SIU guns for SABC execs

2012-09-22 19:05

Broadcaster wants to recover funds lost while former bosses were at the helm

Six former SABC bosses may face criminal charges and civil claims to recover millions of rands lost by the public broadcaster in irregular, fraudulent and corrupt deals in which they were allegedly involved.

The group includes former chief executive Dali Mpofu, who could face a civil claim for his alleged involvement in the R326-million digital migration contract the SABC signed with Siemens.

City Press has studied a report by the SABC’s acting risk and governance executive, Sully Motsweni, that recommends civil action against Mpofu and ex-legal services boss Mafika Sihlali following a lengthy Special Investigating Unit (SIU) probe.

The full SIU report has not yet been released but Motsweni used the unit’s findings as a basis for her report.

Mpofu declined to comment on Friday, saying he had not seen the document.

In her report, Motsweni said Mpofu and Sihlali contravened a group executive committee resolution that barred them from awarding contracts worth more than R10 million.

She accused Mpofu of ignoring legal opinion on the Siemens contract.

This had concluded that the company had an unfair advantage over the other 21 companies that bid for the tender.

Sihlali is currently facing fraud and corruption charges for allegedly outsourcing the SABC’s legal services to SBS Attorneys, owned by his friend Sylvester Sithole.

Sithole has also been charged with fraud and corruption.

Sihlali allegedly earned R330 000 in kickbacks through the bank account of Leandra Football Club, which he owned, in exchange for R6.1 million legal work.

Other former bosses who may face charges and civil claims include:
» Former acting chief executive Gab Mampone, who apparently signed the memorandum of understanding with Siemens, also in contravention of his delegated authority and the Public Finance Management Act (PFMA).

The SIU says it could not find the board approval required for such action.

Mampone and his personal assistant, a “Ms Motau”, are accused of having made irregular payments to suppliers.

The matter has now been referred to police.

Mampone, however, said he had settled all claims with the SABC.

“They can try to sue me but won’t get far,” he said.

He denied all the allegations against him.

“Any action would be defended vigorously with costs on a punitive scale,” he warned.

» Ex-content enterprises executive Mvuzo Mbebe is also facing a possible lawsuit over his role in signing Spanish football rights with Nigerian company Entertainment Highway Limited.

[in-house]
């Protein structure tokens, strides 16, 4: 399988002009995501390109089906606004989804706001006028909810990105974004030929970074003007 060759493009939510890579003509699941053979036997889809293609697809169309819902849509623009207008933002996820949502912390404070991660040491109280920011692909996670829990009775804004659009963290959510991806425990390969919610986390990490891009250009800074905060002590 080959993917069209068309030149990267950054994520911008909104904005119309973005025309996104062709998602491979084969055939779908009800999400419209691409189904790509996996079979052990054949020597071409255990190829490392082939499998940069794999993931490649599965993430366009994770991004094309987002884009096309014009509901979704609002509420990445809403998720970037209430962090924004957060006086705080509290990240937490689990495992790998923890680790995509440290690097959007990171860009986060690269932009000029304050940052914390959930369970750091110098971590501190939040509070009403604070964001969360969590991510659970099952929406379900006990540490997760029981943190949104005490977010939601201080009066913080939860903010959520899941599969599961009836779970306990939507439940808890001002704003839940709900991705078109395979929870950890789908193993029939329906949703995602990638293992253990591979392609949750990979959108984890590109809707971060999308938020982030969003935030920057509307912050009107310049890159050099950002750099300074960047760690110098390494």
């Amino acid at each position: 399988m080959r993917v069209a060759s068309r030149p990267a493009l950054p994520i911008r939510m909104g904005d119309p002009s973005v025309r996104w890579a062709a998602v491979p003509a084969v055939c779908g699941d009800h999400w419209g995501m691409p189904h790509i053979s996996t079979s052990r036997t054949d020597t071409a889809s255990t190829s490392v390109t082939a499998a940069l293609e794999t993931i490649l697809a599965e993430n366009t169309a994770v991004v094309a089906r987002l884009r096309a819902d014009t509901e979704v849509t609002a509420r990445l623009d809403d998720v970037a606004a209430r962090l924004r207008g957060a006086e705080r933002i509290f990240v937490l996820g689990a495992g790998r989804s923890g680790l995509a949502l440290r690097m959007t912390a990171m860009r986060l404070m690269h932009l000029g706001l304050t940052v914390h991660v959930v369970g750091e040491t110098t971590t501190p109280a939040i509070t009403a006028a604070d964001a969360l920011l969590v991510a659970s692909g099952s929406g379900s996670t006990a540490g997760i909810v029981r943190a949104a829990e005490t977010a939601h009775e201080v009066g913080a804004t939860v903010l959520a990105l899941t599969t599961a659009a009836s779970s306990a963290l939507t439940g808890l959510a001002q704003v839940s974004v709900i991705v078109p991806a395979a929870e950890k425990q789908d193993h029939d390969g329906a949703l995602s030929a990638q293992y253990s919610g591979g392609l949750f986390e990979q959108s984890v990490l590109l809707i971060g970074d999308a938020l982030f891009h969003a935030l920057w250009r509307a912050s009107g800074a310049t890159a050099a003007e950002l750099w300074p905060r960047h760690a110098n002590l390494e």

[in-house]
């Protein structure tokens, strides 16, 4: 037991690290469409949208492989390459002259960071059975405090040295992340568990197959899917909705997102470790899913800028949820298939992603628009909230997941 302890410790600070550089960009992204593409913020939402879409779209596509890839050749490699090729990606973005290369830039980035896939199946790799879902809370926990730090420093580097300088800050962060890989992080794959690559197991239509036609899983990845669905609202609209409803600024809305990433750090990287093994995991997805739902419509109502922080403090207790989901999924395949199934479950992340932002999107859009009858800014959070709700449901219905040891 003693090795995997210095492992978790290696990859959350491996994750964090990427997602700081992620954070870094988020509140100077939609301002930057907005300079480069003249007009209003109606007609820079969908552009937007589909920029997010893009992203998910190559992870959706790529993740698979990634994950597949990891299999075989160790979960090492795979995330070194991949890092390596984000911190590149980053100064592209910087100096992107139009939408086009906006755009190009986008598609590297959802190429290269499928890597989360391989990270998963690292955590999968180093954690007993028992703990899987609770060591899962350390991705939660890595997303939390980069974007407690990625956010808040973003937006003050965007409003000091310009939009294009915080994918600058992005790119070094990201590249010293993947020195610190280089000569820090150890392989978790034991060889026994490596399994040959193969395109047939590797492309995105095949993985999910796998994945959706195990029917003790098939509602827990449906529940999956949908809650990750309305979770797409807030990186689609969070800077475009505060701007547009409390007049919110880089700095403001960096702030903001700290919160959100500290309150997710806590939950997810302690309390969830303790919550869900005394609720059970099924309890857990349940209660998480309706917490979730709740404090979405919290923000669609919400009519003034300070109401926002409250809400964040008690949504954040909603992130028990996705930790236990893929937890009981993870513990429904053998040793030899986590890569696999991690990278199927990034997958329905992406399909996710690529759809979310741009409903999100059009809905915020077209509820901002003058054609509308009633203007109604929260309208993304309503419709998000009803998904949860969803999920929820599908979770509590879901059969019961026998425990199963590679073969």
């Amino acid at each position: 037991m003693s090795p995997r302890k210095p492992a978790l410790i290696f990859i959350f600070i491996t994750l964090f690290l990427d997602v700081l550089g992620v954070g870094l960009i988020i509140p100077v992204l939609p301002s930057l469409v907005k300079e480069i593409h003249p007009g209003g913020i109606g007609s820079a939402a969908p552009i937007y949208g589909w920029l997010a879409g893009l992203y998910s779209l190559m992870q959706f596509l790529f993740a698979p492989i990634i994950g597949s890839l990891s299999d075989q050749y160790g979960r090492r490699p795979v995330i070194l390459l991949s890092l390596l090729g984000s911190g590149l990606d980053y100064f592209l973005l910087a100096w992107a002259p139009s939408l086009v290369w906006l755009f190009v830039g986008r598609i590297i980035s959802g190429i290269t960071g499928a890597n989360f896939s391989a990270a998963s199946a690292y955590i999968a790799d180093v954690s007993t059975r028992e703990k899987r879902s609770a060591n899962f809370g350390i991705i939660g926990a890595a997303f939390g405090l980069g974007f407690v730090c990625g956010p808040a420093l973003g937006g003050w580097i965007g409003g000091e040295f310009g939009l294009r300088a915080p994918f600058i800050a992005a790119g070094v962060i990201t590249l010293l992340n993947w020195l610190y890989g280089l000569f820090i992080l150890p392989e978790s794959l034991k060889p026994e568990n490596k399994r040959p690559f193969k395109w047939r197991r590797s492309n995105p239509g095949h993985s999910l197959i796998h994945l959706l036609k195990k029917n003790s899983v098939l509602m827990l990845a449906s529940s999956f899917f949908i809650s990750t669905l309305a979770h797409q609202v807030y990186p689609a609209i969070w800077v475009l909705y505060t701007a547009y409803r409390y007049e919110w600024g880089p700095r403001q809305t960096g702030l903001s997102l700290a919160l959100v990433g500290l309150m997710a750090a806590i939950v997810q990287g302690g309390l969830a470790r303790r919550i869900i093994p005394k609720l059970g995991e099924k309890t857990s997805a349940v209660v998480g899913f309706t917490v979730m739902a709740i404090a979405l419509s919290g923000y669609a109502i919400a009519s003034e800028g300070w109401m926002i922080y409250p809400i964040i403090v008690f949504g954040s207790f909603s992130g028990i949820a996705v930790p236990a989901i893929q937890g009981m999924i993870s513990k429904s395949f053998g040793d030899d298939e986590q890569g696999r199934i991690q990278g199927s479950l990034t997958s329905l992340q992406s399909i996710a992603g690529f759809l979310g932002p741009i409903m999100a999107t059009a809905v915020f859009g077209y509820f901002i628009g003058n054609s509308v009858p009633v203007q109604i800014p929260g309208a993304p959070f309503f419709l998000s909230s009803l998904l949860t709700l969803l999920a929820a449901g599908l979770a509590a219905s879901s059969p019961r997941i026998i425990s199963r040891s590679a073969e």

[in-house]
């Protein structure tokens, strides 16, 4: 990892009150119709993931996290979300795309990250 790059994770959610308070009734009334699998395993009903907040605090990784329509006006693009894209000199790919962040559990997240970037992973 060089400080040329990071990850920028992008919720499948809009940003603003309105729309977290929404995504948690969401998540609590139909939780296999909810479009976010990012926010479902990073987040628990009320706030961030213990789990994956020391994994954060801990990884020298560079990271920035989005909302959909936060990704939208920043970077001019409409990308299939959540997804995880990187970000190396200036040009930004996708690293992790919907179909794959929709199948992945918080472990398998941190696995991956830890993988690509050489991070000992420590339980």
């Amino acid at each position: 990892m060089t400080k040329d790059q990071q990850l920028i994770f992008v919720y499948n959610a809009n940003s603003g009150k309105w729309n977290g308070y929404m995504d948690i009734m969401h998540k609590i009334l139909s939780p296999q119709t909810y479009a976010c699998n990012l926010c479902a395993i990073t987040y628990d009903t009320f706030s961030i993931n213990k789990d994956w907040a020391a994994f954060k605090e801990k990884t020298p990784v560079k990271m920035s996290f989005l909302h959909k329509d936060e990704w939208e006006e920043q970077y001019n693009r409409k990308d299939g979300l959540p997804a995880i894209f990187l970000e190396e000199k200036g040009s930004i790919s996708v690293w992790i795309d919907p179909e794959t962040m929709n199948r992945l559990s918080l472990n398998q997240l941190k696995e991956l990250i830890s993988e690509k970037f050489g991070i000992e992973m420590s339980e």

Mbebe is currently the chief executive of the local organising committee of the 2013 Africa Cup of Nations and 2014 African Nations Championship tournaments.

Mbebe said he would wait for the SABC’s action before commenting.

» Former international acquisition head Matilda Gaboo could face criminal charges for allegedly buying unaired programmes that cost the SABC about R170 million.

The SIU is reportedly drafting a charge sheet against Gaboo.

Attempts to contact Gaboo were unsuccessful.

» Former acting chief technology officer Sharoda Rapeti allegedly misrepresented facts to the SABC’s group executive committee by saying the Siemens contract would cost R10 million in its first year when she knew it would cost R23 million.

The SIU says Rapeti contravened the PFMA and possibly committed fraud.

She instructed Siemens to start working without a written contract in place, according to the SIU.

Rapeti did not respond to requests for comment.

SIU spokesperson Boy Ndala said the unit had laid some of the criminal charges and left others to the SABC.

Motsweni’s report also recommends that criminal charges, for contravention of the Prevention and  Combating of Corrupt Activities Act, be laid against Radio 2000’s David Mashabela for failing to declare his interests in a company that did business with the SABC.

Mashabela Creatives was allegedly paid about R860 000 without following proper procurement procedures.

The SIU found Mashabela Creatives’ appointment not compliant with the SABC’s supply-chain-management policy.

Attempts to contact Mashabela were unsuccessful.

The unit has also recommended disciplinary action against 369 former and current SABC employees, of whom 304 were still employed by the public broadcaster at the beginning of July.

SABC spokesperson Kaizer Kganyago said the public broadcaster was not prepared to ­comment on the issues raised in the report because they were now in its lawyers’ hands.

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